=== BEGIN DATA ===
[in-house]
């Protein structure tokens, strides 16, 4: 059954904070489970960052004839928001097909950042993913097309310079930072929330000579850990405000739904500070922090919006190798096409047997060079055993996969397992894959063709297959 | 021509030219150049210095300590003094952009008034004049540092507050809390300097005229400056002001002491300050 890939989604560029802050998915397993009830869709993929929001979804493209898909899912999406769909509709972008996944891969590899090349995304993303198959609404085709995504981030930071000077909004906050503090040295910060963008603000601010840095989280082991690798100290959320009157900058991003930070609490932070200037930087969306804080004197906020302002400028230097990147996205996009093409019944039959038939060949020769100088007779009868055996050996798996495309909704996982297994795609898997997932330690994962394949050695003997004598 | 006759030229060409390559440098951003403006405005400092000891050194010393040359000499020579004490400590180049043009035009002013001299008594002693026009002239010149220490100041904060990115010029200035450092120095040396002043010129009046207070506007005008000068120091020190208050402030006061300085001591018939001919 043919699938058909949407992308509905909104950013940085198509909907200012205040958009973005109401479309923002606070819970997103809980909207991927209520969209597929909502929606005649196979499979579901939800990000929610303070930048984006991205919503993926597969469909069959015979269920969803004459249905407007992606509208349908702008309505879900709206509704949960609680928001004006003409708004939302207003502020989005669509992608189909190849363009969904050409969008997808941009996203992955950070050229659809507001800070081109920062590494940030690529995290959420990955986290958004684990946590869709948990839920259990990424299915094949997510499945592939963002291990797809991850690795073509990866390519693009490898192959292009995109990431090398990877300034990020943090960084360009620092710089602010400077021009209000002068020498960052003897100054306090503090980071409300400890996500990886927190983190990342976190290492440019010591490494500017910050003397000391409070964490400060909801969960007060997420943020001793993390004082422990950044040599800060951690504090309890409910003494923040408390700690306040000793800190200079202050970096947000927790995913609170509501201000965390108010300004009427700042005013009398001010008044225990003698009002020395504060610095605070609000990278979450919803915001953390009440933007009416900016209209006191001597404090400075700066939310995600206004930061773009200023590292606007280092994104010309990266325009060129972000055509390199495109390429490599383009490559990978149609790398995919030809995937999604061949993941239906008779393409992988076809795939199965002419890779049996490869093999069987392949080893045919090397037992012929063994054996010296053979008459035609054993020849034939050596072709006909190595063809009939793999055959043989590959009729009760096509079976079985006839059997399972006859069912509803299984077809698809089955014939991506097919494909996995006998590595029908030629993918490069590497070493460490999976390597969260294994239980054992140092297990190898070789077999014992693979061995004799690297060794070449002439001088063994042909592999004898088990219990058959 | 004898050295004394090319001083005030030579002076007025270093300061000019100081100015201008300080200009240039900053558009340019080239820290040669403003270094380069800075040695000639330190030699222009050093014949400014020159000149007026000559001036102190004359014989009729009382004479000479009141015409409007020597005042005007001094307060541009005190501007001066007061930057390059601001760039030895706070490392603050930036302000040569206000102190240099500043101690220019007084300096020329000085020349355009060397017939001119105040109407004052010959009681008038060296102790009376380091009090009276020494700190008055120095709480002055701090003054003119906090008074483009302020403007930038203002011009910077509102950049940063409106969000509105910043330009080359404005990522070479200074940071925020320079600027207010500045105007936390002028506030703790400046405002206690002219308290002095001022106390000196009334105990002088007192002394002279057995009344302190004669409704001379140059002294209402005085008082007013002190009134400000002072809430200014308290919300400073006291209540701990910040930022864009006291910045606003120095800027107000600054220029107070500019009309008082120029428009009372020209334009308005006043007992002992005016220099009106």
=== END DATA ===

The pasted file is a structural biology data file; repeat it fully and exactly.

[in-house]
């Protein structure tokens, strides 16, 4: 059954904070489970960052004839928001097909950042993913097309310079930072929330000579850990405000739904500070922090919006190798096409047997060079055993996969397992894959063709297959 | 021509030219150049210095300590003094952009008034004049540092507050809390300097005229400056002001002491300050 890939989604560029802050998915397993009830869709993929929001979804493209898909899912999406769909509709972008996944891969590899090349995304993303198959609404085709995504981030930071000077909004906050503090040295910060963008603000601010840095989280082991690798100290959320009157900058991003930070609490932070200037930087969306804080004197906020302002400028230097990147996205996009093409019944039959038939060949020769100088007779009868055996050996798996495309909704996982297994795609898997997932330690994962394949050695003997004598 | 006759030229060409390559440098951003403006405005400092000891050194010393040359000499020579004490400590180049043009035009002013001299008594002693026009002239010149220490100041904060990115010029200035450092120095040396002043010129009046207070506007005008000068120091020190208050402030006061300085001591018939001919 043919699938058909949407992308509905909104950013940085198509909907200012205040958009973005109401479309923002606070819970997103809980909207991927209520969209597929909502929606005649196979499979579901939800990000929610303070930048984006991205919503993926597969469909069959015979269920969803004459249905407007992606509208349908702008309505879900709206509704949960609680928001004006003409708004939302207003502020989005669509992608189909190849363009969904050409969008997808941009996203992955950070050229659809507001800070081109920062590494940030690529995290959420990955986290958004684990946590869709948990839920259990990424299915094949997510499945592939963002291990797809991850690795073509990866390519693009490898192959292009995109990431090398990877300034990020943090960084360009620092710089602010400077021009209000002068020498960052003897100054306090503090980071409300400890996500990886927190983190990342976190290492440019010591490494500017910050003397000391409070964490400060909801969960007060997420943020001793993390004082422990950044040599800060951690504090309890409910003494923040408390700690306040000793800190200079202050970096947000927790995913609170509501201000965390108010300004009427700042005013009398001010008044225990003698009002020395504060610095605070609000990278979450919803915001953390009440933007009416900016209209006191001597404090400075700066939310995600206004930061773009200023590292606007280092994104010309990266325009060129972000055509390199495109390429490599383009490559990978149609790398995919030809995937999604061949993941239906008779393409992988076809795939199965002419890779049996490869093999069987392949080893045919090397037992012929063994054996010296053979008459035609054993020849034939050596072709006909190595063809009939793999055959043989590959009729009760096509079976079985006839059997399972006859069912509803299984077809698809089955014939991506097919494909996995006998590595029908030629993918490069590497070493460490999976390597969260294994239980054992140092297990190898070789077999014992693979061995004799690297060794070449002439001088063994042909592999004898088990219990058959 | 004898050295004394090319001083005030030579002076007025270093300061000019100081100015201008300080200009240039900053558009340019080239820290040669403003270094380069800075040695000639330190030699222009050093014949400014020159000149007026000559001036102190004359014989009729009382004479000479009141015409409007020597005042005007001094307060541009005190501007001066007061930057390059601001760039030895706070490392603050930036302000040569206000102190240099500043101690220019007084300096020329000085020349355009060397017939001119105040109407004052010959009681008038060296102790009376380091009090009276020494700190008055120095709480002055701090003054003119906090008074483009302020403007930038203002011009910077509102950049940063409106969000509105910043330009080359404005990522070479200074940071925020320079600027207010500045105007936390002028506030703790400046405002206690002219308290002095001022106390000196009334105990002088007192002394002279057995009344302190004669409704001379140059002294209402005085008082007013002190009134400000002072809430200014308290919300400073006291209540701990910040930022864009006291910045606003120095800027107000600054220029107070500019009309008082120029428009009372020209334009308005006043007992002992005016220099009106």